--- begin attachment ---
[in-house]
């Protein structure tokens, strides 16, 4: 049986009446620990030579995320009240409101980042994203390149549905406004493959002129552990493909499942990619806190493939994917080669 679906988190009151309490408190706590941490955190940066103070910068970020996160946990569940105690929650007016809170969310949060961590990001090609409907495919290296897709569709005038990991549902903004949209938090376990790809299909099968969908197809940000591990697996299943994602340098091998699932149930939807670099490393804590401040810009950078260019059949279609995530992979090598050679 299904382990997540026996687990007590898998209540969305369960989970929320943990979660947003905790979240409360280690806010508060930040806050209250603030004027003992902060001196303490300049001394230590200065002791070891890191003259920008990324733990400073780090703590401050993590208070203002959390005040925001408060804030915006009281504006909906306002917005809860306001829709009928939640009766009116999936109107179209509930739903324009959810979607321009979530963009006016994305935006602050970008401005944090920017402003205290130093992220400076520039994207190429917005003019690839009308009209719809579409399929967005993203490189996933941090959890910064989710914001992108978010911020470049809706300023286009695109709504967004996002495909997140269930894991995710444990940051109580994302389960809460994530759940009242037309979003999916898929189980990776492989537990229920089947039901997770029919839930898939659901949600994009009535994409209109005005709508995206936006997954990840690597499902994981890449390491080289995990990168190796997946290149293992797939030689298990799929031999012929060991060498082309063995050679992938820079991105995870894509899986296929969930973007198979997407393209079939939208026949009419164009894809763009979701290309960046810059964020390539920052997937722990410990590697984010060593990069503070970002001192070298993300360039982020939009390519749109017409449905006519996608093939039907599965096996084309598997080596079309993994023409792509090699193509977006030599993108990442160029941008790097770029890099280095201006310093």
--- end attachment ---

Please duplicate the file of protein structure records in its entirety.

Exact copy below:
[in-house]
């Protein structure tokens, strides 16, 4: 049986009446620990030579995320009240409101980042994203390149549905406004493959002129552990493909499942990619806190493939994917080669 679906988190009151309490408190706590941490955190940066103070910068970020996160946990569940105690929650007016809170969310949060961590990001090609409907495919290296897709569709005038990991549902903004949209938090376990790809299909099968969908197809940000591990697996299943994602340098091998699932149930939807670099490393804590401040810009950078260019059949279609995530992979090598050679 299904382990997540026996687990007590898998209540969305369960989970929320943990979660947003905790979240409360280690806010508060930040806050209250603030004027003992902060001196303490300049001394230590200065002791070891890191003259920008990324733990400073780090703590401050993590208070203002959390005040925001408060804030915006009281504006909906306002917005809860306001829709009928939640009766009116999936109107179209509930739903324009959810979607321009979530963009006016994305935006602050970008401005944090920017402003205290130093992220400076520039994207190429917005003019690839009308009209719809579409399929967005993203490189996933941090959890910064989710914001992108978010911020470049809706300023286009695109709504967004996002495909997140269930894991995710444990940051109580994302389960809460994530759940009242037309979003999916898929189980990776492989537990229920089947039901997770029919839930898939659901949600994009009535994409209109005005709508995206936006997954990840690597499902994981890449390491080289995990990168190796997946290149293992797939030689298990799929031999012929060991060498082309063995050679992938820079991105995870894509899986296929969930973007198979997407393209079939939208026949009419164009894809763009979701290309960046810059964020390539920052997937722990410990590697984010060593990069503070970002001192070298993300360039982020939009390519749109017409449905006519996608093939039907599965096996084309598997080596079309993994023409792509090699193509977006030599993108990442160029941008790097770029890099280095201006310093």